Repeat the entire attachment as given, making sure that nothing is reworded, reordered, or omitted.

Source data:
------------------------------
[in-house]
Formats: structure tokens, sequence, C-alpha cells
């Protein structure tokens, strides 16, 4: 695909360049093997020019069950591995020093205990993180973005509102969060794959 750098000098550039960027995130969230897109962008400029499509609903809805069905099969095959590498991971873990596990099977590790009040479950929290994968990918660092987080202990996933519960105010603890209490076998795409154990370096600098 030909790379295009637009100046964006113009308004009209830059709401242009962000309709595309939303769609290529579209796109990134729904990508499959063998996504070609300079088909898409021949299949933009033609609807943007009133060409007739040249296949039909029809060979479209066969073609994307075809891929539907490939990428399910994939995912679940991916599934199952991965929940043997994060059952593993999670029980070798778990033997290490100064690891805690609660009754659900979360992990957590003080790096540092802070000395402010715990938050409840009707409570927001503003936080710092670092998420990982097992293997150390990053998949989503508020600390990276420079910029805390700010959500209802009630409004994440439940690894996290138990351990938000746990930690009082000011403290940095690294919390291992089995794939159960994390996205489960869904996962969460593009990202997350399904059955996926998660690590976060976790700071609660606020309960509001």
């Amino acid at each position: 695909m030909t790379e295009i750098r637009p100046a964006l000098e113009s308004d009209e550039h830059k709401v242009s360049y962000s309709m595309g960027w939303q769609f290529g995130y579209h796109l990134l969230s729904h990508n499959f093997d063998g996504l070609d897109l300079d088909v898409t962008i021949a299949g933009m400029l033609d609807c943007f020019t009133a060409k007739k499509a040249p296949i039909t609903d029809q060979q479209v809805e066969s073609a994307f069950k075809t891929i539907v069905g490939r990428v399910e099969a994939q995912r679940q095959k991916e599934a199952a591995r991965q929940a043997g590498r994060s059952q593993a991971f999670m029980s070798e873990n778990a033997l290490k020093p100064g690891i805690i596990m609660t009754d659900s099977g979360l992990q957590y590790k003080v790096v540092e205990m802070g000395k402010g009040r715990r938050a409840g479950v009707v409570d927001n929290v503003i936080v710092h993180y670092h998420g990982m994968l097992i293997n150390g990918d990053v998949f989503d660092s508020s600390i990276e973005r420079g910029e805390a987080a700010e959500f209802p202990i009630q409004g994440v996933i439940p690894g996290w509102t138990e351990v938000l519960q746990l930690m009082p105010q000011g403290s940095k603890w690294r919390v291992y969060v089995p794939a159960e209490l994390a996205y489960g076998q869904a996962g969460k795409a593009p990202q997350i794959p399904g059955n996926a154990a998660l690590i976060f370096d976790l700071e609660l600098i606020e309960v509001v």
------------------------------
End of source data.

[in-house]
Formats: structure tokens, sequence, C-alpha cells
């Protein structure tokens, strides 16, 4: 695909360049093997020019069950591995020093205990993180973005509102969060794959 750098000098550039960027995130969230897109962008400029499509609903809805069905099969095959590498991971873990596990099977590790009040479950929290994968990918660092987080202990996933519960105010603890209490076998795409154990370096600098 030909790379295009637009100046964006113009308004009209830059709401242009962000309709595309939303769609290529579209796109990134729904990508499959063998996504070609300079088909898409021949299949933009033609609807943007009133060409007739040249296949039909029809060979479209066969073609994307075809891929539907490939990428399910994939995912679940991916599934199952991965929940043997994060059952593993999670029980070798778990033997290490100064690891805690609660009754659900979360992990957590003080790096540092802070000395402010715990938050409840009707409570927001503003936080710092670092998420990982097992293997150390990053998949989503508020600390990276420079910029805390700010959500209802009630409004994440439940690894996290138990351990938000746990930690009082000011403290940095690294919390291992089995794939159960994390996205489960869904996962969460593009990202997350399904059955996926998660690590976060976790700071609660606020309960509001």
């Amino acid at each position: 695909m030909t790379e295009i750098r637009p100046a964006l000098e113009s308004d009209e550039h830059k709401v242009s360049y962000s309709m595309g960027w939303q769609f290529g995130y579209h796109l990134l969230s729904h990508n499959f093997d063998g996504l070609d897109l300079d088909v898409t962008i021949a299949g933009m400029l033609d609807c943007f020019t009133a060409k007739k499509a040249p296949i039909t609903d029809q060979q479209v809805e066969s073609a994307f069950k075809t891929i539907v069905g490939r990428v399910e099969a994939q995912r679940q095959k991916e599934a199952a591995r991965q929940a043997g590498r994060s059952q593993a991971f999670m029980s070798e873990n778990a033997l290490k020093p100064g690891i805690i596990m609660t009754d659900s099977g979360l992990q957590y590790k003080v790096v540092e205990m802070g000395k402010g009040r715990r938050a409840g479950v009707v409570d927001n929290v503003i936080v710092h993180y670092h998420g990982m994968l097992i293997n150390g990918d990053v998949f989503d660092s508020s600390i990276e973005r420079g910029e805390a987080a700010e959500f209802p202990i009630q409004g994440v996933i439940p690894g996290w509102t138990e351990v938000l519960q746990l930690m009082p105010q000011g403290s940095k603890w690294r919390v291992y969060v089995p794939a159960e209490l994390a996205y489960g076998q869904a996962g969460k795409a593009p990202q997350i794959p399904g059955n996926a154990a998660l690590i976060f370096d976790l700071e609660l600098i606020e309960v509001v």